Guess My Colour

Guess the colour.  Take a cube.  Are you right?

You really can’t play enough probability games!  How good are you at guessing?  Does it involve any skill or it down to luck?  If you get some extra information does your guess become more educated?  Here are a couple of probability experiments with coloured cubes or counters to play.

Here is a short demonstration that should give you an idea what to do in the first experiment

Resources

This activity requires some coloured cubes or counters and something to draw them from.  Students require 5 different colours and an envelope or bag each.
The following worksheet details two experiments to carry out  Guess My Colour

Description

Here follows an outline of what the task is.  

Experiment 1

  1. Put five different coloured cubes or counters into an envelope. 
  2. You are going to take a cube from the envelope.  Guess what colour you think it is going to be. 
  3. Shake the envelope and, without looking, take a cube. 
  4. Were you right?  If so record a tick in the table below in 1st guess.  If you were wrong put a cross. 
  5. Without replacing the cube, repeat the experiment. 
  6. Continue until you have taken out all five cubes.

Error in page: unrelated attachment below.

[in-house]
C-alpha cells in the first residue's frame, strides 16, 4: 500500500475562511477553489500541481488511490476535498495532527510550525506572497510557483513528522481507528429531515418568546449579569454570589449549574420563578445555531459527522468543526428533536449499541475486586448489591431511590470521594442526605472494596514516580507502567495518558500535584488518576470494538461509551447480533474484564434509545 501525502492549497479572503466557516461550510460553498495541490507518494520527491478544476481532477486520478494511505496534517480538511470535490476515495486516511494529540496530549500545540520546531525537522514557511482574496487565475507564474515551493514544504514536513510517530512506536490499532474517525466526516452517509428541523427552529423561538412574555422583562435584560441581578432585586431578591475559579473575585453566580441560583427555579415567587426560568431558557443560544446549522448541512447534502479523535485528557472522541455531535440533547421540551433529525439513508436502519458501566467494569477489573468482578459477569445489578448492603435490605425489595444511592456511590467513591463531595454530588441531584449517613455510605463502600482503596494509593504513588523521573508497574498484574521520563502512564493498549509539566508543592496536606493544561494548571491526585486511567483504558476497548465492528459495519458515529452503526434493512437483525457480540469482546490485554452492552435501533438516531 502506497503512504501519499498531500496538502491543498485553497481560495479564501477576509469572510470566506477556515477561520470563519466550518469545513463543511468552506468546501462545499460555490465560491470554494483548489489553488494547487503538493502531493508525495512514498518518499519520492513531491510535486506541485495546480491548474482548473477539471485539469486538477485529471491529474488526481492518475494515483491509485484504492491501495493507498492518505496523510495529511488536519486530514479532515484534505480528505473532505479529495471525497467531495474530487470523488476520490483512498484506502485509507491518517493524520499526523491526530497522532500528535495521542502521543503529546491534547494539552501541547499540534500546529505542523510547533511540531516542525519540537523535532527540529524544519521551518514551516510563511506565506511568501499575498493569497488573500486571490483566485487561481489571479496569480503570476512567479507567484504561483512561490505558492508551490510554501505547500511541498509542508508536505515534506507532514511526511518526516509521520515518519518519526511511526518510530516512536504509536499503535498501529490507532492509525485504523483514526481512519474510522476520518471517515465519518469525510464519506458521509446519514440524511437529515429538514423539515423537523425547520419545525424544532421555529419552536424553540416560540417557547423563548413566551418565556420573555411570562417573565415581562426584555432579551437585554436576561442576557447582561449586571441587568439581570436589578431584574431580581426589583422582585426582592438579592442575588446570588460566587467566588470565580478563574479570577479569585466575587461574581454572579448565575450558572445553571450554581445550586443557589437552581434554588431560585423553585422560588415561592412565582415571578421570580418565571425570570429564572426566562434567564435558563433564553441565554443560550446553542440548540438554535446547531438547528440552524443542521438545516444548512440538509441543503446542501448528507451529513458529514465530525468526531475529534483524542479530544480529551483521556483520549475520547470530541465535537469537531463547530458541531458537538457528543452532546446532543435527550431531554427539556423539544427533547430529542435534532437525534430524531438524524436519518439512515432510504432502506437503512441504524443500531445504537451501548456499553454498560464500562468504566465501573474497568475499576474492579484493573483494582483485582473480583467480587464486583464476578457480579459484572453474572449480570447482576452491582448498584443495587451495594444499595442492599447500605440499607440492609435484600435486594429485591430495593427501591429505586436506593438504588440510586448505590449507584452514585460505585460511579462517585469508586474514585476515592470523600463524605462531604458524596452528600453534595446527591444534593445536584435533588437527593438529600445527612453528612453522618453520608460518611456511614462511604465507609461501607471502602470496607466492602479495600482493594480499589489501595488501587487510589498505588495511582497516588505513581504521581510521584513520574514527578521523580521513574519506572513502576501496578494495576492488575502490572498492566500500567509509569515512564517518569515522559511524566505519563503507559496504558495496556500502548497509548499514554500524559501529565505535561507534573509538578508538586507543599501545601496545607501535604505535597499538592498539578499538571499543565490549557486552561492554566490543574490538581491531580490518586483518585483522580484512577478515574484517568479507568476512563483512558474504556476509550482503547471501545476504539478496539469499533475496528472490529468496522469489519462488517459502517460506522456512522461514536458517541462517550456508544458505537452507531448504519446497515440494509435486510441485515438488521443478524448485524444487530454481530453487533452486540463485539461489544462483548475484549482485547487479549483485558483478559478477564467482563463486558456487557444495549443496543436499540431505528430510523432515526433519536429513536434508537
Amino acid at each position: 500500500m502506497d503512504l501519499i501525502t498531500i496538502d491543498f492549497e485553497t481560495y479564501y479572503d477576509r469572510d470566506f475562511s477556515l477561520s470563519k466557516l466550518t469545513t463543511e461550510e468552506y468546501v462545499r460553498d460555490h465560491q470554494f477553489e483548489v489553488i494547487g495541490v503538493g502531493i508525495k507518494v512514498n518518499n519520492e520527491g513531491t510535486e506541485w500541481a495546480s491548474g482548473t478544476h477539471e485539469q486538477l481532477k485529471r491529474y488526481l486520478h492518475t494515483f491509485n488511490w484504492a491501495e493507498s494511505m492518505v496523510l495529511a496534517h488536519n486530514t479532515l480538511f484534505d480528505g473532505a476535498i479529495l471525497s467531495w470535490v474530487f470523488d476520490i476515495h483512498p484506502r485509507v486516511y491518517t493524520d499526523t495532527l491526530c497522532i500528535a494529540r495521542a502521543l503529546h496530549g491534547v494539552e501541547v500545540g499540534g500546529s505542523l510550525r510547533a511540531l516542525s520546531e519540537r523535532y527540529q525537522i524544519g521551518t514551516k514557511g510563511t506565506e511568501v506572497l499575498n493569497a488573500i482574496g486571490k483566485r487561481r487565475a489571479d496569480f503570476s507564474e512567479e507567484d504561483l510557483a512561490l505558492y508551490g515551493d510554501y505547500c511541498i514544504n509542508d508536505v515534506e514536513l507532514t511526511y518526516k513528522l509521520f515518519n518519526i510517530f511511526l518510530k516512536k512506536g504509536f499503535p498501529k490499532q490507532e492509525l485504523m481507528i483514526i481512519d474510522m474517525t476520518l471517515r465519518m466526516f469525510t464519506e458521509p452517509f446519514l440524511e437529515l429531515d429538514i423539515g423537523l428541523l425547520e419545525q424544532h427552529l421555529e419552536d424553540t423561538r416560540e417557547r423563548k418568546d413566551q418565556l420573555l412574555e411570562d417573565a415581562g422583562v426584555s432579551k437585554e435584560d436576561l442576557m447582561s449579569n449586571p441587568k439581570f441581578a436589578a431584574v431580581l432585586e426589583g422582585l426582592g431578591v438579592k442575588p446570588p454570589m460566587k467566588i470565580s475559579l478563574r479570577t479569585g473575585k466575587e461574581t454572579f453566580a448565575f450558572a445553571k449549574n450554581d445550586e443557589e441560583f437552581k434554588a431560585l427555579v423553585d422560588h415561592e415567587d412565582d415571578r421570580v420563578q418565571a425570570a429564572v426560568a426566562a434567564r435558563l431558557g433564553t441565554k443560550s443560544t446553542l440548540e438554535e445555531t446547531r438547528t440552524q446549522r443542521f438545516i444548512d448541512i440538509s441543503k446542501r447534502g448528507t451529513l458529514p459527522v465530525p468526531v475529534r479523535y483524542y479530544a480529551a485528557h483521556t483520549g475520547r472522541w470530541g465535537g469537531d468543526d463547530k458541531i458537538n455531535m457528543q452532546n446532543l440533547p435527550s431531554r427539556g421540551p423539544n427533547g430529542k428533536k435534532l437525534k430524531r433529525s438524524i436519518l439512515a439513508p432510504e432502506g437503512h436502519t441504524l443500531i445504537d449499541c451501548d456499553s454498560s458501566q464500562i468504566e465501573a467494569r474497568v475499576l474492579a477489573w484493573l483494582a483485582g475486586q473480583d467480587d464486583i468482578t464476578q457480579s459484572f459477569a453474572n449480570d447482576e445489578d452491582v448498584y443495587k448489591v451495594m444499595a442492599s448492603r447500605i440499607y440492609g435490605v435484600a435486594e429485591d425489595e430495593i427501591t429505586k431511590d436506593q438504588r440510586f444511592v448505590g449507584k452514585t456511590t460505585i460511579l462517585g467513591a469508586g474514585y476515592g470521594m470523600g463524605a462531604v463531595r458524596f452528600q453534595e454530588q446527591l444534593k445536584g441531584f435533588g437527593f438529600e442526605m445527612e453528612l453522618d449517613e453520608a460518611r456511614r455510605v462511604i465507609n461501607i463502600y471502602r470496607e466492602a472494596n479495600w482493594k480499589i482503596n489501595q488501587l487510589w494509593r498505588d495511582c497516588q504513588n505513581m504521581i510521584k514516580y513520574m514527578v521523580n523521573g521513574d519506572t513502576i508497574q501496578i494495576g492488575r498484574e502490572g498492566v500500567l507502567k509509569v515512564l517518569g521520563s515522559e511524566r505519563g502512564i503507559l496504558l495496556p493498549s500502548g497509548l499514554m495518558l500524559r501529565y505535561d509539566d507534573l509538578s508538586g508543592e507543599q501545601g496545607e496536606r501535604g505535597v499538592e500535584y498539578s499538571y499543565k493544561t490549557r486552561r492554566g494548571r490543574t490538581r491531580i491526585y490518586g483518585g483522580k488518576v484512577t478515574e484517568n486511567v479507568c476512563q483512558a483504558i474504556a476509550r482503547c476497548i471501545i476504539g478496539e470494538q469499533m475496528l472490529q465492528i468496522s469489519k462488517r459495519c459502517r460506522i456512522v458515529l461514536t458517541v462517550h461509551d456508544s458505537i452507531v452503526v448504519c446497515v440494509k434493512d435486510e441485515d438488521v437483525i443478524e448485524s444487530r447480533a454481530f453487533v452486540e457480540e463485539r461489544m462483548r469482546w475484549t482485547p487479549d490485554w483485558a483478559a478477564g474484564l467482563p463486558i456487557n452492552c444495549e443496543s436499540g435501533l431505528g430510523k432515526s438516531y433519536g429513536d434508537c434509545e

Experiment 2

Here is a game for two players

  1. Player 1 secretly puts 5 coloured cubes or counters in an envelope without the other player seeing (e.g. 2 reds, 2 blues and 1 yellow).
  2. Player 2 is going to try and guess the contents of the bag.
  3. Player 2 draws one counter from the bag and records its colour.  S/he replaces the counter.
  4. Repeat the experiment 9 more times.
  5. Player 2 guesses the contents of the envelope.
  6. Were they right?  Check the contents of the envelope.
  7. Repeat the experiment swapping roles so that player 2 is guessing.

Related Activities

 Roll ‘em – A practical probability experiment with dice.  Roll a dice then create lots of trials using Excel.  This is the second in the series of three experimental probability experiments.

 In a Spin – A practical probability experiment with an online virtual spinner.  This is the third in the series of three experimental probability experiments. 

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